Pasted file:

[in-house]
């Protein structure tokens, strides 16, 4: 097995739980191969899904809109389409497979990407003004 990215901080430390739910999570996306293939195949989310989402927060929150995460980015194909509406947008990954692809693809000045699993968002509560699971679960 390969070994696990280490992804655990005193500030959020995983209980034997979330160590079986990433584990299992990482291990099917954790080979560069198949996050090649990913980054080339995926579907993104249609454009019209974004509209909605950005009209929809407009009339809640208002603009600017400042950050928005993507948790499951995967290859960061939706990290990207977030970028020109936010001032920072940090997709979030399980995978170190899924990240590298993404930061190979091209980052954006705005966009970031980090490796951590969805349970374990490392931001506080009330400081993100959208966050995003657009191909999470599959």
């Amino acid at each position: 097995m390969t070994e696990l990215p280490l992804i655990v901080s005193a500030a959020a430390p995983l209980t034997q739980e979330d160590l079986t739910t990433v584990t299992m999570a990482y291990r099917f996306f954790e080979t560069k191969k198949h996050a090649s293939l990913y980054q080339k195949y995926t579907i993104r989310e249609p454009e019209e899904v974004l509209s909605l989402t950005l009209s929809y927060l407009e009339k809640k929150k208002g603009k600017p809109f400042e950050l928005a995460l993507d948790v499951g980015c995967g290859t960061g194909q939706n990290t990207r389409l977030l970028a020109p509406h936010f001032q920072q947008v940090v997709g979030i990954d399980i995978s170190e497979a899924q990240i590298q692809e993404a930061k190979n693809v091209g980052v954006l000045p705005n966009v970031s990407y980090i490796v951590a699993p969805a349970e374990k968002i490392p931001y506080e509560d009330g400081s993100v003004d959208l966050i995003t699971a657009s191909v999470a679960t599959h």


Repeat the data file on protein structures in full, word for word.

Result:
[in-house]
């Protein structure tokens, strides 16, 4: 097995739980191969899904809109389409497979990407003004 990215901080430390739910999570996306293939195949989310989402927060929150995460980015194909509406947008990954692809693809000045699993968002509560699971679960 390969070994696990280490992804655990005193500030959020995983209980034997979330160590079986990433584990299992990482291990099917954790080979560069198949996050090649990913980054080339995926579907993104249609454009019209974004509209909605950005009209929809407009009339809640208002603009600017400042950050928005993507948790499951995967290859960061939706990290990207977030970028020109936010001032920072940090997709979030399980995978170190899924990240590298993404930061190979091209980052954006705005966009970031980090490796951590969805349970374990490392931001506080009330400081993100959208966050995003657009191909999470599959």
């Amino acid at each position: 097995m390969t070994e696990l990215p280490l992804i655990v901080s005193a500030a959020a430390p995983l209980t034997q739980e979330d160590l079986t739910t990433v584990t299992m999570a990482y291990r099917f996306f954790e080979t560069k191969k198949h996050a090649s293939l990913y980054q080339k195949y995926t579907i993104r989310e249609p454009e019209e899904v974004l509209s909605l989402t950005l009209s929809y927060l407009e009339k809640k929150k208002g603009k600017p809109f400042e950050l928005a995460l993507d948790v499951g980015c995967g290859t960061g194909q939706n990290t990207r389409l977030l970028a020109p509406h936010f001032q920072q947008v940090v997709g979030i990954d399980i995978s170190e497979a899924q990240i590298q692809e993404a930061k190979n693809v091209g980052v954006l000045p705005n966009v970031s990407y980090i490796v951590a699993p969805a349970e374990k968002i490392p931001y506080e509560d009330g400081s993100v003004d959208l966050i995003t699971a657009s191909v999470a679960t599959h």